Tuesday, March 27, 2012

USG Strategy

It is quietly sneaking in.  Still in the MUD season, just to confuse.

Delicate Ugly Slime Green - In Sun

She is delicate.  She goes with the MUD.  She will outlast the MUD and she will evolve for the next 6 months.  So get ready.

Crop Her Out - In Sun

I have used this strategy to get around her.  But she will soon take over in another form, so better to take her head-on and get ready for the long season of green.

I use the same palette for all types of painting - landscape, portrait, still life etc.  However, I do have a guest spot on my palette to accommodate pigments to try out or to yield variety on occasion.  My palette features viridian green as its only tube green.  It is extremely versatile and naturally it is expensive.  Not a powerful pigment it mixes very well.  For greens I use Cad lemon yellow, cad yellow light, cad yellow deep, yellow ochre, transparent red oxide, cad orange, cad red, alizarin, and mineral violet with viridian in many combinations.  My blue to mix greens is primarily Ultramarine but could also be Cobalt.  Of course I also have white to lighten and cool.  These many combinations produce about any green under the sun.  But when I just have to experiment.....

Some Guests

I have been known to use more than one of these at a time but usually I choose just one.  they come from my two drawers of paint - one warm, one cool, that are labelled "seldom used".  You can tell I love to wander through art stores.  These are from front row bottom left,

Indian Yellow, Transparent Earth Yellow, Emerald Green, Azo Yellow Green

Top row from the left,

Permanent Green Light, Sap Green,  Cinnebar Green, Yellow Citron, Chrome Oxide Green, Pthalo Green Yellow Shade

Remember the answer to "how do you get THAT colour?"   MIX  MIX  MIX!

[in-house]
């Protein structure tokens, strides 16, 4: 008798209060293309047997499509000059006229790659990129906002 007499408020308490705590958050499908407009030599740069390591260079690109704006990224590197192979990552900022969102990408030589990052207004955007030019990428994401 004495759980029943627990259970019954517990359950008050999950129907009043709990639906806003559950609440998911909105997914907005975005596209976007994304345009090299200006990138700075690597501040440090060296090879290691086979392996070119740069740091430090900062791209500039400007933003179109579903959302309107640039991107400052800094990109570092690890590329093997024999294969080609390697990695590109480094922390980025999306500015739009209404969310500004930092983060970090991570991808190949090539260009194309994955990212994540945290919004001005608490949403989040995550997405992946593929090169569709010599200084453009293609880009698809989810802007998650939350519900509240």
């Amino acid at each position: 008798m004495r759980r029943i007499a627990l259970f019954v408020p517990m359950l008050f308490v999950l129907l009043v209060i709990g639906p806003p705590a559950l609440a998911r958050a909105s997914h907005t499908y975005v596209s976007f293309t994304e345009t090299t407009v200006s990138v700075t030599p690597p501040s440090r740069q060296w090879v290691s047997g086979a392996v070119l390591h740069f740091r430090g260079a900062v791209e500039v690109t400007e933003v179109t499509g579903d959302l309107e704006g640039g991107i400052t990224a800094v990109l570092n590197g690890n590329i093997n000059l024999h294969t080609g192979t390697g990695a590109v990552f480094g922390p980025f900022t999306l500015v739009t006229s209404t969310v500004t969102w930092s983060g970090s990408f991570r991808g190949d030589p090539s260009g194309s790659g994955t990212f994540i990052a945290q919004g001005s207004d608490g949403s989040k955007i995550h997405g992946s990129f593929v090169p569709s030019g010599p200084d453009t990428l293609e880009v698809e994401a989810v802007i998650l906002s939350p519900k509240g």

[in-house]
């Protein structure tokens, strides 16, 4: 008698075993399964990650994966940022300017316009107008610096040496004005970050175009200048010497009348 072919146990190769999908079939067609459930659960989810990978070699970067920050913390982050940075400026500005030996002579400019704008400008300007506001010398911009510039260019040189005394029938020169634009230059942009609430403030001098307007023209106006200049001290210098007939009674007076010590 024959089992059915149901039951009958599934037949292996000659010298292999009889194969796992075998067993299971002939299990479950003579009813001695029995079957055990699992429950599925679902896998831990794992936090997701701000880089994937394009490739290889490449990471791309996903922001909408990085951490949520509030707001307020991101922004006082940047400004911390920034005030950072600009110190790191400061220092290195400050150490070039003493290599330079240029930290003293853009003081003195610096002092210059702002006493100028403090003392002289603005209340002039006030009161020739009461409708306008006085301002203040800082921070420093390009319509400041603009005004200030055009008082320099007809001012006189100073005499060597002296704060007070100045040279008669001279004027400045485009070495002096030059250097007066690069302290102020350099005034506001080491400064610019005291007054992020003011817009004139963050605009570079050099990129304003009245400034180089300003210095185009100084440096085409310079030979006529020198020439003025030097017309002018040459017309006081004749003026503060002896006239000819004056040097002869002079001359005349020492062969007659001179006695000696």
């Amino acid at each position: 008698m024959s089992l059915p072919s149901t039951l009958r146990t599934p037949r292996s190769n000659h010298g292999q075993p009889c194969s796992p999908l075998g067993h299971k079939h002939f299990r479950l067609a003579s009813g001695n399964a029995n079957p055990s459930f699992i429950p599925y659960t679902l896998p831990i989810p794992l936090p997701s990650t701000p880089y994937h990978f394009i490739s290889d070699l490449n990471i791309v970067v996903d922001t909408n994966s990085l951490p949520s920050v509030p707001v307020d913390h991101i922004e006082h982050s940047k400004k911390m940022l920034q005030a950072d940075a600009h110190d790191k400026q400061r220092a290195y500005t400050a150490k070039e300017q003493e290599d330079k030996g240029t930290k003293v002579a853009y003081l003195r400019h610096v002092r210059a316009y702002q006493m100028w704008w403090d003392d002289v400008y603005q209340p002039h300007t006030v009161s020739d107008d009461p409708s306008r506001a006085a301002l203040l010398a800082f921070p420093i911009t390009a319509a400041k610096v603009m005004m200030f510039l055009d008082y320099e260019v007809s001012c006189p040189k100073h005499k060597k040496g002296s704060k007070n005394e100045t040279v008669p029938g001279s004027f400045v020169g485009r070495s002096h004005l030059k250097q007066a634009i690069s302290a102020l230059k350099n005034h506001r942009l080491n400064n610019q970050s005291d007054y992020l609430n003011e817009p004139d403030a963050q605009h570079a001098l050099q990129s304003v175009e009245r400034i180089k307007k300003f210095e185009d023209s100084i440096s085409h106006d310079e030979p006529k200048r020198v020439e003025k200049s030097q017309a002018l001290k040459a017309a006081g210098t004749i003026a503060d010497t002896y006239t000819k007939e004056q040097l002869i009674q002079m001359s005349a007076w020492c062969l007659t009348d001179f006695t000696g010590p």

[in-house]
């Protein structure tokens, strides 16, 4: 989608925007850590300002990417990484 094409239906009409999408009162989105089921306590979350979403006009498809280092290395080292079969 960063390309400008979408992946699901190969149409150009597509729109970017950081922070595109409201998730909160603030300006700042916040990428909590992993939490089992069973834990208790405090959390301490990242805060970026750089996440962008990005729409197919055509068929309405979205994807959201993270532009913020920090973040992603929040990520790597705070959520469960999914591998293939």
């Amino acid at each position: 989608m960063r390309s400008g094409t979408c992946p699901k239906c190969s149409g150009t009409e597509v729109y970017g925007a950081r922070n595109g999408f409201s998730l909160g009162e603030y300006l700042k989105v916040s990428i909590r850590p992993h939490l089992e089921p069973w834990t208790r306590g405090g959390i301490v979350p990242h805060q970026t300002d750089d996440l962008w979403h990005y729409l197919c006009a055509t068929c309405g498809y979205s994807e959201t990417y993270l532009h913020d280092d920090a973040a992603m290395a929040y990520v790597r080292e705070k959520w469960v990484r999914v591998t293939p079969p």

Have fun.  Clean up when you are through.

By the way, you might have noticed that I use every colour on my palette to mix my large variety of greens.  That is why I introduce a guest pigment infrequently.

Sunday, March 25, 2012

Mud without the Mud

With this heat wave the mud season will pass quickly.  But when you paint out in it every day you need some approaches.  Although it is all around you you can ignore it by cropping it out.  An extreme would be to paint a sky scape.  Here I am doing the scene in another season and in fairly bright sun light so I don't want it to be a mud scene.

Mud and Flood, 11x14 Oil on Canvas

The scene is on Scotsdale Farm.  For the next one I travelled to Toronto to paint in High Park with John Presseault and friends.  With the close proximity to Lake Ontario the season is about 2 weeks behind us here in the escarpment.  None the less, mud.  So, leave out the buildings etc. and... lie a bit, subordinate a bit, exaggerate a bit....

Nobby in High Park, 10x12 Oil on Board

A few finishing strokes to soften edges and add some texture and a bit more light will about do it.

Out there today I can see that the mud is beginning to lose ground.  Get prepared for the USG.

Thursday, March 15, 2012

Lila Lewis Irving

I first saw a Lila painting in the '90s called "I Thought I'd Paint The Electric Bill".  An oil portrait.  From that I figured she must be an interesting lady.  She is.  I painted under her direction at the Haliburton School of Fine Art.  Abstract.  What a week!  Energy, intuition, and scads of paint.

Lila has her first retrospective "Appassionata" at the Art Gallery of Mississauga.  It runs through April 29 2012.  See it if you can.  It covers her most recent work with a smattering of the wood cuts, oil portraits, seascapes, and prints.  Quite the journey.  "I can never ever, ever, ever, ever master this one."

"Good starts are easy, good finishings are hard."  Lila

Calligraphy 280

"The subject does not pre exist.  It emerges out of the interaction between the artist and the medium."  Robert Motherwell


"Everything should have one controlling gesture."  Robert Henri

Song of the Moon II

"The intuitive mind is a sacred gift and the rational mind is a faithful servant.  We have created a society that honours the servant and has forgotten the gift."  Albert Einstein